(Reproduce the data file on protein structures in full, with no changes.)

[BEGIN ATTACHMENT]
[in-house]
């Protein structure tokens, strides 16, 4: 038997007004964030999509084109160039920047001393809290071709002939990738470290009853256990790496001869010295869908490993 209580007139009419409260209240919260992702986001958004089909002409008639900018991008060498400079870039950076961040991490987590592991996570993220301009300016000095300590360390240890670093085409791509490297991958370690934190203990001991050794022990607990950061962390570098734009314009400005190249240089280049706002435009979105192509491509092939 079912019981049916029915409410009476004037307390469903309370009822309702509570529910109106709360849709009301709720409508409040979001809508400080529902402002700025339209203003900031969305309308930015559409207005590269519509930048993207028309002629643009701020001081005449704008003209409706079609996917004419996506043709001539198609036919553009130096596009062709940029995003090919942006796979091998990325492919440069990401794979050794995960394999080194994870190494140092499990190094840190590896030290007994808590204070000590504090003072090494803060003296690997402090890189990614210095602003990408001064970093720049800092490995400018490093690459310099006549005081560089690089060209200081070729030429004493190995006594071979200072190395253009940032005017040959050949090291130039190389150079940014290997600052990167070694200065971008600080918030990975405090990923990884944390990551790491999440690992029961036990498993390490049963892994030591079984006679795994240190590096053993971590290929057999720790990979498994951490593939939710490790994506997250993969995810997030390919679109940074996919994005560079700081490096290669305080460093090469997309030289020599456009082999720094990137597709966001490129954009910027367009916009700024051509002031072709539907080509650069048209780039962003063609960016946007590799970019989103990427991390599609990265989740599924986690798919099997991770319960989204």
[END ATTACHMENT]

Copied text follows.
[in-house]
């Protein structure tokens, strides 16, 4: 038997007004964030999509084109160039920047001393809290071709002939990738470290009853256990790496001869010295869908490993 209580007139009419409260209240919260992702986001958004089909002409008639900018991008060498400079870039950076961040991490987590592991996570993220301009300016000095300590360390240890670093085409791509490297991958370690934190203990001991050794022990607990950061962390570098734009314009400005190249240089280049706002435009979105192509491509092939 079912019981049916029915409410009476004037307390469903309370009822309702509570529910109106709360849709009301709720409508409040979001809508400080529902402002700025339209203003900031969305309308930015559409207005590269519509930048993207028309002629643009701020001081005449704008003209409706079609996917004419996506043709001539198609036919553009130096596009062709940029995003090919942006796979091998990325492919440069990401794979050794995960394999080194994870190494140092499990190094840190590896030290007994808590204070000590504090003072090494803060003296690997402090890189990614210095602003990408001064970093720049800092490995400018490093690459310099006549005081560089690089060209200081070729030429004493190995006594071979200072190395253009940032005017040959050949090291130039190389150079940014290997600052990167070694200065971008600080918030990975405090990923990884944390990551790491999440690992029961036990498993390490049963892994030591079984006679795994240190590096053993971590290929057999720790990979498994951490593939939710490790994506997250993969995810997030390919679109940074996919994005560079700081490096290669305080460093090469997309030289020599456009082999720094990137597709966001490129954009910027367009916009700024051509002031072709539907080509650069048209780039962003063609960016946007590799970019989103990427991390599609990265989740599924986690798919099997991770319960989204």